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Support Vector Machine

Shashank Shanu

2 years ago

Table of Content
• What is Support Vector Machine?
• Why we Need SVMs?
• Kernel in SVMs
• A simple implementation of SVM in Python
Most of already know one of the most prevailing and exciting supervised learning models with associated learning algorithms that analyses data and recognize patterns is Support Vector Machines (SVMs).
SVMs can be used for solving both regression and classification problems. However, it is mostly used in solving classification problems. SVMs were first introduced by B.E. Boser et al. in 1992 and has become popular due to huge success in handwritten digit recognition in 1994.
Before the emergence of Boosting Algorithms, for example, XGBoost and AdaBoost, SVMs had been commonly used.
If you want to have a consolidated foundation of Machine Learning algorithms, you should definitely know this algorithm. SVMs is a powerful algorithm, but the concepts behind are also not as complicated as you may be thinking.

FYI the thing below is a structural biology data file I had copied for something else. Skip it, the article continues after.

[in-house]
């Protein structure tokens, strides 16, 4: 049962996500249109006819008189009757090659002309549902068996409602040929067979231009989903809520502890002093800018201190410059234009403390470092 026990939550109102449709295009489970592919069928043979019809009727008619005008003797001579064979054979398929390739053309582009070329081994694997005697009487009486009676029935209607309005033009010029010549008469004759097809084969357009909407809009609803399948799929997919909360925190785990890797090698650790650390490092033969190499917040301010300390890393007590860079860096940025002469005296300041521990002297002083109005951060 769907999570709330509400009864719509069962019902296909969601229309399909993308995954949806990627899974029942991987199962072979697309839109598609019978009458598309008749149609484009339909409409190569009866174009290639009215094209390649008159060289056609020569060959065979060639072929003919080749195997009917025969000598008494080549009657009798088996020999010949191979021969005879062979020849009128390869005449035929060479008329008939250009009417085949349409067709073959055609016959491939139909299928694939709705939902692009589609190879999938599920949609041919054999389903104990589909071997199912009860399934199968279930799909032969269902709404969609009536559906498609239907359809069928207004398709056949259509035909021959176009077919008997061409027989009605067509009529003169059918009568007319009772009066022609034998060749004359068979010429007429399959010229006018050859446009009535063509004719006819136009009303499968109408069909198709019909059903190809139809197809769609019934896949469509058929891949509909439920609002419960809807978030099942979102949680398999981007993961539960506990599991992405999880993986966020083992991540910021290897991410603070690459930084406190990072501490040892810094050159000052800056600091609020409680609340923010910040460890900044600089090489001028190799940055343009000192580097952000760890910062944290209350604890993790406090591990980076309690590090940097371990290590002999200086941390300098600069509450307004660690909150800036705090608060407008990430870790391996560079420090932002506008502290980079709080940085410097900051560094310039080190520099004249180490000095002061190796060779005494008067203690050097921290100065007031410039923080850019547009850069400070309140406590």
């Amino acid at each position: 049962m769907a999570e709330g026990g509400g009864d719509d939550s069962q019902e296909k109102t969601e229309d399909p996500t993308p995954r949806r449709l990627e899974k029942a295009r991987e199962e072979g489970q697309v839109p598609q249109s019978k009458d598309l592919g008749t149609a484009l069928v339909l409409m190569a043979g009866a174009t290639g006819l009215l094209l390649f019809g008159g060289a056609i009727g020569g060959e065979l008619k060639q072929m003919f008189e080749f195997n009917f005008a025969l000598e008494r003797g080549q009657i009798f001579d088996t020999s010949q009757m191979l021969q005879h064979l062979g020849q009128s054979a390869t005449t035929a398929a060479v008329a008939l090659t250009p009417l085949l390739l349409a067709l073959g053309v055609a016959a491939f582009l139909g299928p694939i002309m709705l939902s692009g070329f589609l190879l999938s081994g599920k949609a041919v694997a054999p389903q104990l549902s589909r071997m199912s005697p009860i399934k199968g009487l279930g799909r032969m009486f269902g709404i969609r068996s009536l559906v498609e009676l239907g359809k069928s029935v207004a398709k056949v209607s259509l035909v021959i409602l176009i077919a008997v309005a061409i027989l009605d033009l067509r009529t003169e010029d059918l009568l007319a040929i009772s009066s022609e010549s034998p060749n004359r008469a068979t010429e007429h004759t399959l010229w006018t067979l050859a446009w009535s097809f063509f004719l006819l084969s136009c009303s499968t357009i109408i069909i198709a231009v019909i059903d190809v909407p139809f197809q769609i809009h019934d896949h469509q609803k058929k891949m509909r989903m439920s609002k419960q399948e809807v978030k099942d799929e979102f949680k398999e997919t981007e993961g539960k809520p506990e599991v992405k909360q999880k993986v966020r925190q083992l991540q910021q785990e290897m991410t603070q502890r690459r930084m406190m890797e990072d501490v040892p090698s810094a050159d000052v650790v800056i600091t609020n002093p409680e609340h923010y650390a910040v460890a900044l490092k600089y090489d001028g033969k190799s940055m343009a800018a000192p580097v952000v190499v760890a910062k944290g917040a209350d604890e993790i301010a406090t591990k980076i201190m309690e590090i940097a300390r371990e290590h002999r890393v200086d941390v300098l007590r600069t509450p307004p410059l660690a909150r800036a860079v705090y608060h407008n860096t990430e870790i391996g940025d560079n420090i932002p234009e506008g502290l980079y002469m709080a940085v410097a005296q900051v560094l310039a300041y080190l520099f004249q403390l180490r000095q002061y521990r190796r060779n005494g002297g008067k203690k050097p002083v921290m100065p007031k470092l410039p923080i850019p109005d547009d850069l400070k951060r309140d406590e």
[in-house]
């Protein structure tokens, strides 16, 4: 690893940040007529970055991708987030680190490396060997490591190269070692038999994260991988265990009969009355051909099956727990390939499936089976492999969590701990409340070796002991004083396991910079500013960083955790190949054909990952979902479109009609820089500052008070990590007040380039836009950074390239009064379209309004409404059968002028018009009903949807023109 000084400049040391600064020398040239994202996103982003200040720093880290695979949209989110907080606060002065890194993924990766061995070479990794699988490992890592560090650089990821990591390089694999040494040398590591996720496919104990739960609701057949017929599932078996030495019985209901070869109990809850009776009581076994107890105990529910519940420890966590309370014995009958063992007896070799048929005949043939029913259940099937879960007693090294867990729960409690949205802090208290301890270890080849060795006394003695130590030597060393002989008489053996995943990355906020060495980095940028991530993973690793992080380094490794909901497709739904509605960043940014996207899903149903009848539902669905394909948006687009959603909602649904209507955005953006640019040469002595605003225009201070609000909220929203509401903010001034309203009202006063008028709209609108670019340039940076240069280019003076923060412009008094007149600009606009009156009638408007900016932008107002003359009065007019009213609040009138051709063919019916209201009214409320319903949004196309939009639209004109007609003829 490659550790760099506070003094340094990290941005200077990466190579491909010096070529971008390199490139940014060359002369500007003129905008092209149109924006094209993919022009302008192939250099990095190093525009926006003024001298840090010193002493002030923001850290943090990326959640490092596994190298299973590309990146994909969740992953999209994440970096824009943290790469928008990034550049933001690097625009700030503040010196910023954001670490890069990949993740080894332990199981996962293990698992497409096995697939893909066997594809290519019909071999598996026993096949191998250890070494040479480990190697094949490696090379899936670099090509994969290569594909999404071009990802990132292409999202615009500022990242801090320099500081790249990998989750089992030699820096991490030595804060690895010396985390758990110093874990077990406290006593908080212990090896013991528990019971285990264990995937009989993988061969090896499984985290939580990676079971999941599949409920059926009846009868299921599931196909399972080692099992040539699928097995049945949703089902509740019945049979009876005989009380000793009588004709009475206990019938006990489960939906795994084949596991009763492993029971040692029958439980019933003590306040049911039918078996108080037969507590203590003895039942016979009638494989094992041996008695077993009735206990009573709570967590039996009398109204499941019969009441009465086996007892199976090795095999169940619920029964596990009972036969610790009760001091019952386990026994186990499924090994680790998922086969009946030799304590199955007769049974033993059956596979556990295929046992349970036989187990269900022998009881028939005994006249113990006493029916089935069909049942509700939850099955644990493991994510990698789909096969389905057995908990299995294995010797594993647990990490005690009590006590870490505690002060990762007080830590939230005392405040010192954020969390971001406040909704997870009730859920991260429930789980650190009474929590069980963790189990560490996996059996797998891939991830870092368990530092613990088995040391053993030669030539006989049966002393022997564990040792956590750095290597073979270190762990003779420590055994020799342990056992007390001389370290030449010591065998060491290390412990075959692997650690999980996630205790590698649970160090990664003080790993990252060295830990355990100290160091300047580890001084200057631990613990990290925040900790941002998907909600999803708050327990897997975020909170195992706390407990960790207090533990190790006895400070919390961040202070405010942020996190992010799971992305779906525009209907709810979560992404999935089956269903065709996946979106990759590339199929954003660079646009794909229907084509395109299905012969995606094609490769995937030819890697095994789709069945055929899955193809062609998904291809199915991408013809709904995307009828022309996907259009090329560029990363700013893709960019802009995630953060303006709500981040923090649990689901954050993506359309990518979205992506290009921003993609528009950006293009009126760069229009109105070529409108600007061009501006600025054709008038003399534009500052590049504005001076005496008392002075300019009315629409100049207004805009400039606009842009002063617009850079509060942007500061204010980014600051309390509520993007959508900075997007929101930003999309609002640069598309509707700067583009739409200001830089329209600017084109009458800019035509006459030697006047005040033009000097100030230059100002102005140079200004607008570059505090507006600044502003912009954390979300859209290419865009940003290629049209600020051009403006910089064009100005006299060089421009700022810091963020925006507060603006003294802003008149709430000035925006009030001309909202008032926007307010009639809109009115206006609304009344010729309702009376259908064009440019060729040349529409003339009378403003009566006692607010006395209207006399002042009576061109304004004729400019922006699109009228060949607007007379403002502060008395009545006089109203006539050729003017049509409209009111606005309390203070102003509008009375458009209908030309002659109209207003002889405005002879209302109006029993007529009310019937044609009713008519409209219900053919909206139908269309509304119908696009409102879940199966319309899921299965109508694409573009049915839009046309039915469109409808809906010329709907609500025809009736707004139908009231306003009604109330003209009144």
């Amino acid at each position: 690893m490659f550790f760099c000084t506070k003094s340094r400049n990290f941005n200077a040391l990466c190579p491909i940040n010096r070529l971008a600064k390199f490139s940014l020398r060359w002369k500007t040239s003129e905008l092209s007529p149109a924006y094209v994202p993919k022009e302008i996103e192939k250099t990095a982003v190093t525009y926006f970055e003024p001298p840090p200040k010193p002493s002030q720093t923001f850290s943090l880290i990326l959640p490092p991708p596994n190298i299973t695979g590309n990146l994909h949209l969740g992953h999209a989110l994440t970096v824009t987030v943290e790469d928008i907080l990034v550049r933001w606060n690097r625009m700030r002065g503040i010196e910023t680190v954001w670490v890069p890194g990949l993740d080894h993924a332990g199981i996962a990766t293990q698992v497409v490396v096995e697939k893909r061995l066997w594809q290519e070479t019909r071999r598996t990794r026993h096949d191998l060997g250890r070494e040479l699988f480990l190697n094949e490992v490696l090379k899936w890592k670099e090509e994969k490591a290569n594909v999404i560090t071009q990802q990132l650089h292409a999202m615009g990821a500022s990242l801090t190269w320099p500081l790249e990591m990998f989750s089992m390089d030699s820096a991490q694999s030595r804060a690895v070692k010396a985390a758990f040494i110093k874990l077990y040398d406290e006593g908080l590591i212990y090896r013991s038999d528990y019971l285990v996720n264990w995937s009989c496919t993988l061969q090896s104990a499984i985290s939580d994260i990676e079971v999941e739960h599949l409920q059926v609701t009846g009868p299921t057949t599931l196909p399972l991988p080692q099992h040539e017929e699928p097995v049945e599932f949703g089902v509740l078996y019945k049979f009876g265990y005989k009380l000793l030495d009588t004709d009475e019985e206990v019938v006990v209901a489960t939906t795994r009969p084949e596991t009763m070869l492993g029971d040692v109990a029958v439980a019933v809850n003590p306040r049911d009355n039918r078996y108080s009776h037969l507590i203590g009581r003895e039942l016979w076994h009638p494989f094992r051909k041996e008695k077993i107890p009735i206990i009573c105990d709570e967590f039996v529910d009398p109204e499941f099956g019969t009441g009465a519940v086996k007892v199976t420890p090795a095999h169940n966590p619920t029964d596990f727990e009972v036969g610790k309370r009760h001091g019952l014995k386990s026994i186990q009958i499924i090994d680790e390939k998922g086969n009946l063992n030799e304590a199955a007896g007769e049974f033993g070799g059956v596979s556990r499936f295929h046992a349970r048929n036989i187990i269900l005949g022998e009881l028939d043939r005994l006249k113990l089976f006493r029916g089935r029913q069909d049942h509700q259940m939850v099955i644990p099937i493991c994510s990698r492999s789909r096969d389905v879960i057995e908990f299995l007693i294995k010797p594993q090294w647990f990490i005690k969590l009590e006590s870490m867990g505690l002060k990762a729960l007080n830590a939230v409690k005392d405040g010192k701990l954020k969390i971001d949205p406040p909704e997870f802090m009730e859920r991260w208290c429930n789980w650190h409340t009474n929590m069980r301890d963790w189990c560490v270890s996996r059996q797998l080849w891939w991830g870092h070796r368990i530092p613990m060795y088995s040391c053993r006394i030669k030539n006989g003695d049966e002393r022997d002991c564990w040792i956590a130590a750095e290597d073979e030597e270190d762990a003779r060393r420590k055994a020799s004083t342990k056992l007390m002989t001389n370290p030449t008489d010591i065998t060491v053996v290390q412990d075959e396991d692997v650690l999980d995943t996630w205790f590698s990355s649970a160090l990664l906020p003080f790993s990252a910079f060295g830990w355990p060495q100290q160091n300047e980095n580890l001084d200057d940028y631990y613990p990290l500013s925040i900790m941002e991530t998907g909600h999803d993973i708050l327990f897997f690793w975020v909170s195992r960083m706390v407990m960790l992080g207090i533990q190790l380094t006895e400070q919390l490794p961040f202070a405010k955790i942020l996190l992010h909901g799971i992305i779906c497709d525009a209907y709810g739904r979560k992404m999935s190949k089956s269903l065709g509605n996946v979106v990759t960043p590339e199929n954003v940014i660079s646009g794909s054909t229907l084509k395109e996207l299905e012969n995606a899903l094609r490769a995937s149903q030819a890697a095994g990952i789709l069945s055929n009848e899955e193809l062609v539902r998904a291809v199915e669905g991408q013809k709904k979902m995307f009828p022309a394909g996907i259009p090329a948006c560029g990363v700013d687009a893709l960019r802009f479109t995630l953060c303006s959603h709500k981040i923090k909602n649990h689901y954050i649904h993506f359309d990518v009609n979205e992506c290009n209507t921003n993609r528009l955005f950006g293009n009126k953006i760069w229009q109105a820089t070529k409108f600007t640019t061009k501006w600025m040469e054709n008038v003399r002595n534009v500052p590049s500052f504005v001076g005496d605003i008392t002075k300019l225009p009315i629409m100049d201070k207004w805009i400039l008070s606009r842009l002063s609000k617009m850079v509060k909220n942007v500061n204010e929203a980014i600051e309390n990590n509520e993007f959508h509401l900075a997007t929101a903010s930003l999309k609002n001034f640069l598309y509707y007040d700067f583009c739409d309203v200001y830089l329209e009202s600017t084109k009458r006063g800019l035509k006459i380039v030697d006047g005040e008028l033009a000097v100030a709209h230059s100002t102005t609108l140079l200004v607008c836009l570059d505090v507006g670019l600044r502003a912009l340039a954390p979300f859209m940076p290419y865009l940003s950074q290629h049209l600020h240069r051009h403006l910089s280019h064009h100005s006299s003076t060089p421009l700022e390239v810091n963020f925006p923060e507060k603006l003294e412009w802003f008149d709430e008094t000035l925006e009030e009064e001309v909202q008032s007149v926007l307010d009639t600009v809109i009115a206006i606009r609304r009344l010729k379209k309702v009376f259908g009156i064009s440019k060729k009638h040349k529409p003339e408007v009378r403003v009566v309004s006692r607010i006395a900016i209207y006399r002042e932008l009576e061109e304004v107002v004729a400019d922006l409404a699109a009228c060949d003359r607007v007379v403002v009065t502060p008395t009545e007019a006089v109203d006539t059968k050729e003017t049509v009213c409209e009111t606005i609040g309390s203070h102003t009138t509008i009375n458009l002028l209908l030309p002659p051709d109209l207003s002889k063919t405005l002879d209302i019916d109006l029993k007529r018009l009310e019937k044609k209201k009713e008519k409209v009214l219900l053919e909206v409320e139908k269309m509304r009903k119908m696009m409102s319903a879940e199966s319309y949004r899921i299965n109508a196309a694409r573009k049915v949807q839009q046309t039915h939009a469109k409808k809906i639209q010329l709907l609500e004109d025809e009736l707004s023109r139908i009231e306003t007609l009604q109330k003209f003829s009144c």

What is Support Vector Machine?

SVM comes under a supervised machine learning algorithm. It can also be used for classifications as well as regression problems.
In the SVMs algorithm, we try to plot each data points as a point in n-dimensional space (where n is a number of features) with the value of each feature representing the value of a particular coordinate. Then, we perform classification by finding the hyper-plane that differentiates the two classes very well as shown in the below image.

Why we Need SVMs?

The Logistic Regression algorithm doesn’t care about whether the instances are close to the decision boundary or not. So, the decision boundary it tries to pick may not be optimal. As we can see from the above image, if a point is far from the decision boundary, we may be more confident about our predictions that it classifies right class. So, the aim of the optimal decision boundary should be able to maximize the distance between the decision boundary and all other instances. i.e., maximize the margins.
That’s why the Support Vector algorithm is important and we need it, most of the time as it produces better results.
The main aim of applying SVMs is to find the best line in two dimensions or the best hyperplane in more than two dimensions in order to help us separate our space into classes. The hyperplane (line) is found through the maximum margin, i.e., the maximum distance between data points of both classes.
We will be taking an example to understand it